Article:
Articles and Speeches by N. C. Newbold, 1940-1941

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[Offic Oct 1940 "N. C. Teachers Record"]

WHAT WILL NEGROES DO FOR BETTER SCHOOLS?

State-wide has been the major objective in North Carolina's program of education for its Negro population. The aim has been to provide a satisfactory public school opportunity for the little children living in the most remote areas of the State, as well as those who live in the most populous, wealthier sections. To be sure, here and there, because of the initiative, skill and ability of individual principals or teachers, or other community leaders, aided by progressive superintendents, special experimental school projects have forged ahead, in some cases far ahead, of the State level of development. However, it may be well to remember that the total development in the whole State is perhaps a more remarkable experiment than all the combined collective local unit experiments can possibly be.

Perhaps the most important single enterprise in 1940 promoted by the State Department of Education was the series of six group conferences with county and city superintendents of schools. This effort, likewise, has state-wide significance. All of the 169 superintendents were invited to attend one or another of the conferences held in Raleigh, Winston-Salem, Washington, Carthage, Wilmington or Asheville. The entire program in each group was devoted to a discussion of plans and programs for improving the Negro public schools in the counties and cities of the State. The meetings convened at 11:00 A.M. and were in continuous session, except one hour for lunch, to 3:30, 4:00, and one until 5:30 P.M. Carefully prepared minutes of each group's discussion were kept.

A state-wide "Committee of Ten" composed of six county and four city superintendents was elected by vote of all the superintendents themselves by

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by mail, the purpose of this committee being to examine the minutes of the six group conferences, and to prepare a report and recommendations to be presented to the "State Conference of Superintendents" which met at the Western Carolina Teachers College, Cullowhee, North Carolina, August 1,2,3, 1940. Following is an exact copy of the Report and Recommendations of the "Committee of Ten".

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REPORT AND RECOMMENDATIONS of the "STATEWIDE COMMITTEE OF TEN SUPERINTENDENTS"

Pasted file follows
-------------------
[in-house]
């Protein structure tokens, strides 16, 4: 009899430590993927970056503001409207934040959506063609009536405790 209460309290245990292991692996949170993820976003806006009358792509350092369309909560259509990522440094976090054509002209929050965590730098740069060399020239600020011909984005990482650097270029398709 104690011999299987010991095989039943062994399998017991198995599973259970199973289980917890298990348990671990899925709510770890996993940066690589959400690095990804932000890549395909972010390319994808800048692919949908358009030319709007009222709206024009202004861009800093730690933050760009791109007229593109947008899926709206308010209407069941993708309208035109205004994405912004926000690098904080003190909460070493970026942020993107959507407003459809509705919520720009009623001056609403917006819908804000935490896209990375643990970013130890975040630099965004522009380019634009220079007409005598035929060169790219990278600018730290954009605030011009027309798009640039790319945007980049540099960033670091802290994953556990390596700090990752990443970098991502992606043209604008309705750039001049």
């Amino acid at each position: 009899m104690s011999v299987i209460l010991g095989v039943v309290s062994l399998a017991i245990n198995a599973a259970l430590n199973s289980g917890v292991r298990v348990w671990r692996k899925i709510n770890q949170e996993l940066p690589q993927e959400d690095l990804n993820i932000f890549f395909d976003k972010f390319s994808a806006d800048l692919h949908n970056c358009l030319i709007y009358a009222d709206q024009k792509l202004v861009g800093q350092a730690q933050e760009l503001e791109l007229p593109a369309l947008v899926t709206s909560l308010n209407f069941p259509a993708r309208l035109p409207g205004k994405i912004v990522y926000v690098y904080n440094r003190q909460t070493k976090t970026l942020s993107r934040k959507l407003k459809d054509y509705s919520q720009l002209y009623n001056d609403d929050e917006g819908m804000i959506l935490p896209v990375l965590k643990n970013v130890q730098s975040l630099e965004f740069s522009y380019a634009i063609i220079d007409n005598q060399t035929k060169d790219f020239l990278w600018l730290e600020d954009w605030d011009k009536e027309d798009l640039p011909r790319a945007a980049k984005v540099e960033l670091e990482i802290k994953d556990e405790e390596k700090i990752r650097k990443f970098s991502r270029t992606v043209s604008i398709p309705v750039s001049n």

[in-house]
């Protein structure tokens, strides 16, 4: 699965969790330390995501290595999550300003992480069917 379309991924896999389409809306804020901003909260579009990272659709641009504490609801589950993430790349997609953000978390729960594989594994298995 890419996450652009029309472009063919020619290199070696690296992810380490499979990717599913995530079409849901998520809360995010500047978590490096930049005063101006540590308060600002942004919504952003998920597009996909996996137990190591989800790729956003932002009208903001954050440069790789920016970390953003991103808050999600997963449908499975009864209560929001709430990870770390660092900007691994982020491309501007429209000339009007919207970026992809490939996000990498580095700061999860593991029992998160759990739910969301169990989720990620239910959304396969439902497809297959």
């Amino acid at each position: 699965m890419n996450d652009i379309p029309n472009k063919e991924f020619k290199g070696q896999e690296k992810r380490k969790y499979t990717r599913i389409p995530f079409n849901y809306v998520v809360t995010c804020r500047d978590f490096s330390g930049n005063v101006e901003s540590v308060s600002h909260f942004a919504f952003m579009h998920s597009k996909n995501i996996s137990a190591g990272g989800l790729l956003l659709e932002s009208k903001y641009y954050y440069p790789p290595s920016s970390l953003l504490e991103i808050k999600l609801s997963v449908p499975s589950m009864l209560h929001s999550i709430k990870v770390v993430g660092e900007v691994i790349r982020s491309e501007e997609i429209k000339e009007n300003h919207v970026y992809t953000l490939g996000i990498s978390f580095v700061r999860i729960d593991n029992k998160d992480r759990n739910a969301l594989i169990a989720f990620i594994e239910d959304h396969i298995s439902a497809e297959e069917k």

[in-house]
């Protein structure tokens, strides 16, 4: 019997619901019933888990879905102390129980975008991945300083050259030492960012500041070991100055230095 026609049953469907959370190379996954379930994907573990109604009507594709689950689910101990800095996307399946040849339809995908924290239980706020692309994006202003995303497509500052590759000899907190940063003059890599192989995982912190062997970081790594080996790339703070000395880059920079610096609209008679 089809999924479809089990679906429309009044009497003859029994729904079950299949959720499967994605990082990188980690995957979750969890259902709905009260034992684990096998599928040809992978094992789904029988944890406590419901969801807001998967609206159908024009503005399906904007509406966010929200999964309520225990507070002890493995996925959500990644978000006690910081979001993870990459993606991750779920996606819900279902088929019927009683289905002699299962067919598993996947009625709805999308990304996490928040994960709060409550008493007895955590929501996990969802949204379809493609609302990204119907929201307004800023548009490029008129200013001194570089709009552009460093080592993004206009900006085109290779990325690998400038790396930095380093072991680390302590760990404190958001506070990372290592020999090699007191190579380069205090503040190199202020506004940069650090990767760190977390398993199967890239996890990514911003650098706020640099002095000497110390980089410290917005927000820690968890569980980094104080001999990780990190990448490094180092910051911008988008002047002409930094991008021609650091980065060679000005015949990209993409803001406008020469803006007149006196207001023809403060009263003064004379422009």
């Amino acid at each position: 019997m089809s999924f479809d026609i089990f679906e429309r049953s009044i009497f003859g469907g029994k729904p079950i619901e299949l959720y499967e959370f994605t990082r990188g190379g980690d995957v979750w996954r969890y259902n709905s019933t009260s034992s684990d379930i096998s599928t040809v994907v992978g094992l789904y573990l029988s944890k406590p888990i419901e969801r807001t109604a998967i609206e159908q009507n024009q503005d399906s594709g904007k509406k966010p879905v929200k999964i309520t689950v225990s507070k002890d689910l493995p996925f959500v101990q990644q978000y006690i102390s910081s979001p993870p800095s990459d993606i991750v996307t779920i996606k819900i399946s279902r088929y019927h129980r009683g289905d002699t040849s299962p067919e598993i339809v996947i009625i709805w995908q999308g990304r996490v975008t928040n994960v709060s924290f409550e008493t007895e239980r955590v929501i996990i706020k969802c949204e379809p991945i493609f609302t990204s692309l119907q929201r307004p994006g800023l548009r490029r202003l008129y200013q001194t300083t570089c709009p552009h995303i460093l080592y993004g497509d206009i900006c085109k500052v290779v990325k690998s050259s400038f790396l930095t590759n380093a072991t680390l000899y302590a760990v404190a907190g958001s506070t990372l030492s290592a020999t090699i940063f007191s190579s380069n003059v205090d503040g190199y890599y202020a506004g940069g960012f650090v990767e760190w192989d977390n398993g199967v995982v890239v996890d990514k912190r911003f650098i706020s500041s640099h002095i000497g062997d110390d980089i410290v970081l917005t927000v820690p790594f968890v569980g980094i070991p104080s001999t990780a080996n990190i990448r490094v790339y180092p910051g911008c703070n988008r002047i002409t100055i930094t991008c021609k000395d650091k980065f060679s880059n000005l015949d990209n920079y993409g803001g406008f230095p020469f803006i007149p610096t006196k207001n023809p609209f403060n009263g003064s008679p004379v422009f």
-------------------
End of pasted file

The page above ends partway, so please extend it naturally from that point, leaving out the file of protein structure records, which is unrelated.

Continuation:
I. Findings:

The State Department of Public Instruction has recently concluded a series of conferences in six sections of the state. At each of the conferences reports from City and County Superintendents were given relating to:

1. Large Rural School Units for Negro Children 2. Improvement of Instruction in Negro Schools and the Distribution of Instructional Supplies and Materials 3. Provision for Vocational Education for Negro Children

The reports given by both city and county superintendents indicated a genuine interest in the education of Negro children in North Carolina. A definite trend was noted towards the elimination of one- and two-teacher schools, and the establishment of large consolidated elementary schools and standard high schools, in most counties. School surveys have been made, and county-wide plans have been approved or proposed, in numerous counties, to make proper provision for Negro education in these counties. Many one- and two-teacher schools have already been abolished in the last year or two in the process of actual consolidation. The reports indicated that in counties in which little progress has been made towards establishing larger school centers, the reason is the lack of funds, primarily, rather than the lack official desire. Even with all the progress made, the fact remains that in some communities there is a lack of supporting sentiment among leading white people for Negro schools. Moreover, it was brought out that there are still 1817 one- two- and three-teacher Negro schools in operation in North Carolina, of which 845 are dilapidated, insanitary, and unfit for public school use. The large number of four-year standard high schools established within the past few years is significant, and places North Carolina in a particularly favored position in comparison with other southern states. Wherever the larger units have been provided it has been clearly demonstrated, first in the consolidation of white schools and second in a limited consolidation of Negro schools, that he qualit and quantity of education provided is materially increased. There was considerable testimony from school administraive officers that improved educational advantages react favorably on the development of a better type of Negro citizenship.